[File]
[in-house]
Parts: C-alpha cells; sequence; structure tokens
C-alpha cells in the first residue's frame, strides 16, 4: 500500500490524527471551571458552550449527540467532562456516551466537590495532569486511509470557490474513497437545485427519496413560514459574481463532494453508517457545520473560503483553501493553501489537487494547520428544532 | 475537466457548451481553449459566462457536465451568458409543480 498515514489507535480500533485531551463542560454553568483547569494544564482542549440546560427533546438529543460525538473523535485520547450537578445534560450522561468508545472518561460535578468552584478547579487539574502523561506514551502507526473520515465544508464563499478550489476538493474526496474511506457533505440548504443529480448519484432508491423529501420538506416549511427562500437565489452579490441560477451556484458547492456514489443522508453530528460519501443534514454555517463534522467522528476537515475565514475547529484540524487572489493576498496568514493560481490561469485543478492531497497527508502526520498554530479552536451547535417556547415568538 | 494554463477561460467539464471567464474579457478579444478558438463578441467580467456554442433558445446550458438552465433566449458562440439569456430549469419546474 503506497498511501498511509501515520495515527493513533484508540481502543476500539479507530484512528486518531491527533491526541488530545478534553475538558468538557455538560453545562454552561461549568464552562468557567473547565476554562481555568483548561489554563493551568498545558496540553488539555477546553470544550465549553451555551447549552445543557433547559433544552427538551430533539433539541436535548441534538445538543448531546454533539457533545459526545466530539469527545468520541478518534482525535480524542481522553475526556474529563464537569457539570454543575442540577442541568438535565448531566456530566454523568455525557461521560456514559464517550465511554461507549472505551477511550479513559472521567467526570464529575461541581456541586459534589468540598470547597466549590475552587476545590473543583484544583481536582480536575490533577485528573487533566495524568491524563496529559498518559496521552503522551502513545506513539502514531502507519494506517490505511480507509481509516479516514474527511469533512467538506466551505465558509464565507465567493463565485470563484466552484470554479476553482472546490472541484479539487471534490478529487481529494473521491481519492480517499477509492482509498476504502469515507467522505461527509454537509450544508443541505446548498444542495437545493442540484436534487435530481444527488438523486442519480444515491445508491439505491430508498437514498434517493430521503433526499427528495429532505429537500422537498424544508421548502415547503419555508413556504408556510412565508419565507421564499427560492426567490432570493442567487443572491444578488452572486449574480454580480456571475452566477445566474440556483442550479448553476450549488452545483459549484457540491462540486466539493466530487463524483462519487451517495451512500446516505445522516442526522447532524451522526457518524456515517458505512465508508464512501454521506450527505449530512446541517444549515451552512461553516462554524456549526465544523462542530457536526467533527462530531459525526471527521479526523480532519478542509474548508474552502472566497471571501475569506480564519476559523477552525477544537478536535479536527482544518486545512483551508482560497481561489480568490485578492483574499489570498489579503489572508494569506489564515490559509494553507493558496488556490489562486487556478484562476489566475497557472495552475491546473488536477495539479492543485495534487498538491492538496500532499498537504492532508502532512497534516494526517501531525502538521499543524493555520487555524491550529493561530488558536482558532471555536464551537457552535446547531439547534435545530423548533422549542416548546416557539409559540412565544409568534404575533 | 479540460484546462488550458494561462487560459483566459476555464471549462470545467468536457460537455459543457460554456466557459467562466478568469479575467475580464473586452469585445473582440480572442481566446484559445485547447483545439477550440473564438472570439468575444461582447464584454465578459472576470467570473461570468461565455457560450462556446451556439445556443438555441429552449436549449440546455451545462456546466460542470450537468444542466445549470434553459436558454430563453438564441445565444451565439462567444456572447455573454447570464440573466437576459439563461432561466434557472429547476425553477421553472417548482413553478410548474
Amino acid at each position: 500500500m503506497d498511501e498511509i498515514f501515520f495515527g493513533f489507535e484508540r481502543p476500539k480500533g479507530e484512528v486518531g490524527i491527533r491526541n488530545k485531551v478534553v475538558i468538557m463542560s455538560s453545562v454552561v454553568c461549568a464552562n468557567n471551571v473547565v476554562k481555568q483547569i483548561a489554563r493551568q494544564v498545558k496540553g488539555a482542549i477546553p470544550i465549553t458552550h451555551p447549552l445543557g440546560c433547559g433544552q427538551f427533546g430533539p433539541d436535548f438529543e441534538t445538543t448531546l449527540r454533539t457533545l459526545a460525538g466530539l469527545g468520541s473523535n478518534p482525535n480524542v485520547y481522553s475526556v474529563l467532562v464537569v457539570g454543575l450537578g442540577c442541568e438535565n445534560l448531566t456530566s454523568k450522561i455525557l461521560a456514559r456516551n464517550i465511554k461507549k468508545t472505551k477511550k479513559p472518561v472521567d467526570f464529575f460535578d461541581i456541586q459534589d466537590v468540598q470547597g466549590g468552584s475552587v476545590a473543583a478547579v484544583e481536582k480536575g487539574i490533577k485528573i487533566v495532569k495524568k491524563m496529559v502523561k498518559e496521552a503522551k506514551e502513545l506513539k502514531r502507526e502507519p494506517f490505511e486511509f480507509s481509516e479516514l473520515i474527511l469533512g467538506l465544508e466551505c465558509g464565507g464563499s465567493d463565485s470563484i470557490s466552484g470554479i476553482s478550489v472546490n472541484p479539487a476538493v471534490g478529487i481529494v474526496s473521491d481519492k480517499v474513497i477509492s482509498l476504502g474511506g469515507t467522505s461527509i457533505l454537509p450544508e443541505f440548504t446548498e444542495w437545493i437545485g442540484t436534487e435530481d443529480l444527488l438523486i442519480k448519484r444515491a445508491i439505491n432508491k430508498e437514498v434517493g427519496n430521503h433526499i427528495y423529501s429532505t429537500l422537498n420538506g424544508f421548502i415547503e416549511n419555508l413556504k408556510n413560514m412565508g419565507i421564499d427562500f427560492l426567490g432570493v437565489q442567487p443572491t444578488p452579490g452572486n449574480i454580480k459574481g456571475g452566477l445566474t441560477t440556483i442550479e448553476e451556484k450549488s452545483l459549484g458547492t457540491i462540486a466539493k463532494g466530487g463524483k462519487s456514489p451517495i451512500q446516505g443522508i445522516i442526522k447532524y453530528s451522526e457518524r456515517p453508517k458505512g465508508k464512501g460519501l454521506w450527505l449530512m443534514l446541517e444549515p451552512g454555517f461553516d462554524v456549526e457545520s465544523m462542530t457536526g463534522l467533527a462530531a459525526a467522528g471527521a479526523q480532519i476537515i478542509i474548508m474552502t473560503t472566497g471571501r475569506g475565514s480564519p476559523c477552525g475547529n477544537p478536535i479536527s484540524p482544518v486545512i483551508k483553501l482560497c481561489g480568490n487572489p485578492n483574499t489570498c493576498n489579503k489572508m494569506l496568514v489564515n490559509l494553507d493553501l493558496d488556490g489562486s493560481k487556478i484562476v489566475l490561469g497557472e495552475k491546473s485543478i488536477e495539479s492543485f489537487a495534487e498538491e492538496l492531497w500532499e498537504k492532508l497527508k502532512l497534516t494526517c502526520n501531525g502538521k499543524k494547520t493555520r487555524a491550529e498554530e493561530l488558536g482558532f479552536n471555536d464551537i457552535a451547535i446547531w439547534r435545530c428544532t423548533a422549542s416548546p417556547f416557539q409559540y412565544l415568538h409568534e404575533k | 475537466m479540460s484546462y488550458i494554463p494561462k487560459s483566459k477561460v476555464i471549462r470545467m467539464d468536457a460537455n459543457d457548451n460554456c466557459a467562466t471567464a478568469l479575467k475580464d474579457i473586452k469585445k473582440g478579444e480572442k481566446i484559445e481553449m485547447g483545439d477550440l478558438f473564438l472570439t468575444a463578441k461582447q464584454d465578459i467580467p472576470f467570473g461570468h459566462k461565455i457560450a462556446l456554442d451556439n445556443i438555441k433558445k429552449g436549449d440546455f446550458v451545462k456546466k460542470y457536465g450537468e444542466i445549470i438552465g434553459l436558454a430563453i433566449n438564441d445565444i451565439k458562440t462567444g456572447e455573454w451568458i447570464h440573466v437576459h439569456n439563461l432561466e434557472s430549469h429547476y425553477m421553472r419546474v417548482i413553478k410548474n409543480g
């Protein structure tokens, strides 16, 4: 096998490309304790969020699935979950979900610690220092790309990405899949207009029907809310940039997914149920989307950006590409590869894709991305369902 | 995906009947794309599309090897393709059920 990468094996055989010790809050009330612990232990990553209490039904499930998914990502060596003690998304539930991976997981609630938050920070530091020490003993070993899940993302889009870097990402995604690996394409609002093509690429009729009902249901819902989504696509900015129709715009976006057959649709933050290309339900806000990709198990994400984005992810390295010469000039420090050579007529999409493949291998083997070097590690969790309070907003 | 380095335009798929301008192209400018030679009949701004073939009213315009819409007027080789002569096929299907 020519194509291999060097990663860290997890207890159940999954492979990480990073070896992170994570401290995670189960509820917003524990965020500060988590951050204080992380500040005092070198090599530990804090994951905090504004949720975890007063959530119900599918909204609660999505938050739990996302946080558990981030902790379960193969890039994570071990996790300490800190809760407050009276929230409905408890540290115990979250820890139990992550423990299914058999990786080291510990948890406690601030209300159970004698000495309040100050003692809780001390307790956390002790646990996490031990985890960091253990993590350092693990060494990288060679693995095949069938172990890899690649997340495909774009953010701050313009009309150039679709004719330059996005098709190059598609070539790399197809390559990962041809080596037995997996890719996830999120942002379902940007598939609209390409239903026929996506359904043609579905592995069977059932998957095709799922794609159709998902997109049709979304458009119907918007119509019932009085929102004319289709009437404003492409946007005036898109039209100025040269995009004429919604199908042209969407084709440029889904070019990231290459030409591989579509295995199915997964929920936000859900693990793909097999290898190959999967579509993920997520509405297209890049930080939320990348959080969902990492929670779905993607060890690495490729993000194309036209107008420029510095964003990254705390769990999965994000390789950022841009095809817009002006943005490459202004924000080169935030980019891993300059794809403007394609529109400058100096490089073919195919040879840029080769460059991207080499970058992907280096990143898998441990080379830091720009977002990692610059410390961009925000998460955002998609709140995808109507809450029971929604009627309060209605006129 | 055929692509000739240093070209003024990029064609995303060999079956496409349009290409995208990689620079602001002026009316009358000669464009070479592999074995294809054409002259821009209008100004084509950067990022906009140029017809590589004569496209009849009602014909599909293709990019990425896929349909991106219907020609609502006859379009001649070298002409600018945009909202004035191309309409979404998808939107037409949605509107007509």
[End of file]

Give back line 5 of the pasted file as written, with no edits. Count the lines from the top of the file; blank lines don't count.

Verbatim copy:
């Protein structure tokens, strides 16, 4: 096998490309304790969020699935979950979900610690220092790309990405899949207009029907809310940039997914149920989307950006590409590869894709991305369902 | 995906009947794309599309090897393709059920 990468094996055989010790809050009330612990232990990553209490039904499930998914990502060596003690998304539930991976997981609630938050920070530091020490003993070993899940993302889009870097990402995604690996394409609002093509690429009729009902249901819902989504696509900015129709715009976006057959649709933050290309339900806000990709198990994400984005992810390295010469000039420090050579007529999409493949291998083997070097590690969790309070907003 | 380095335009798929301008192209400018030679009949701004073939009213315009819409007027080789002569096929299907 020519194509291999060097990663860290997890207890159940999954492979990480990073070896992170994570401290995670189960509820917003524990965020500060988590951050204080992380500040005092070198090599530990804090994951905090504004949720975890007063959530119900599918909204609660999505938050739990996302946080558990981030902790379960193969890039994570071990996790300490800190809760407050009276929230409905408890540290115990979250820890139990992550423990299914058999990786080291510990948890406690601030209300159970004698000495309040100050003692809780001390307790956390002790646990996490031990985890960091253990993590350092693990060494990288060679693995095949069938172990890899690649997340495909774009953010701050313009009309150039679709004719330059996005098709190059598609070539790399197809390559990962041809080596037995997996890719996830999120942002379902940007598939609209390409239903026929996506359904043609579905592995069977059932998957095709799922794609159709998902997109049709979304458009119907918007119509019932009085929102004319289709009437404003492409946007005036898109039209100025040269995009004429919604199908042209969407084709440029889904070019990231290459030409591989579509295995199915997964929920936000859900693990793909097999290898190959999967579509993920997520509405297209890049930080939320990348959080969902990492929670779905993607060890690495490729993000194309036209107008420029510095964003990254705390769990999965994000390789950022841009095809817009002006943005490459202004924000080169935030980019891993300059794809403007394609529109400058100096490089073919195919040879840029080769460059991207080499970058992907280096990143898998441990080379830091720009977002990692610059410390961009925000998460955002998609709140995808109507809450029971929604009627309060209605006129 | 055929692509000739240093070209003024990029064609995303060999079956496409349009290409995208990689620079602001002026009316009358000669464009070479592999074995294809054409002259821009209008100004084509950067990022906009140029017809590589004569496209009849009602014909599909293709990019990425896929349909991106219907020609609502006859379009001649070298002409600018945009909202004035191309309409979404998808939107037409949605509107007509």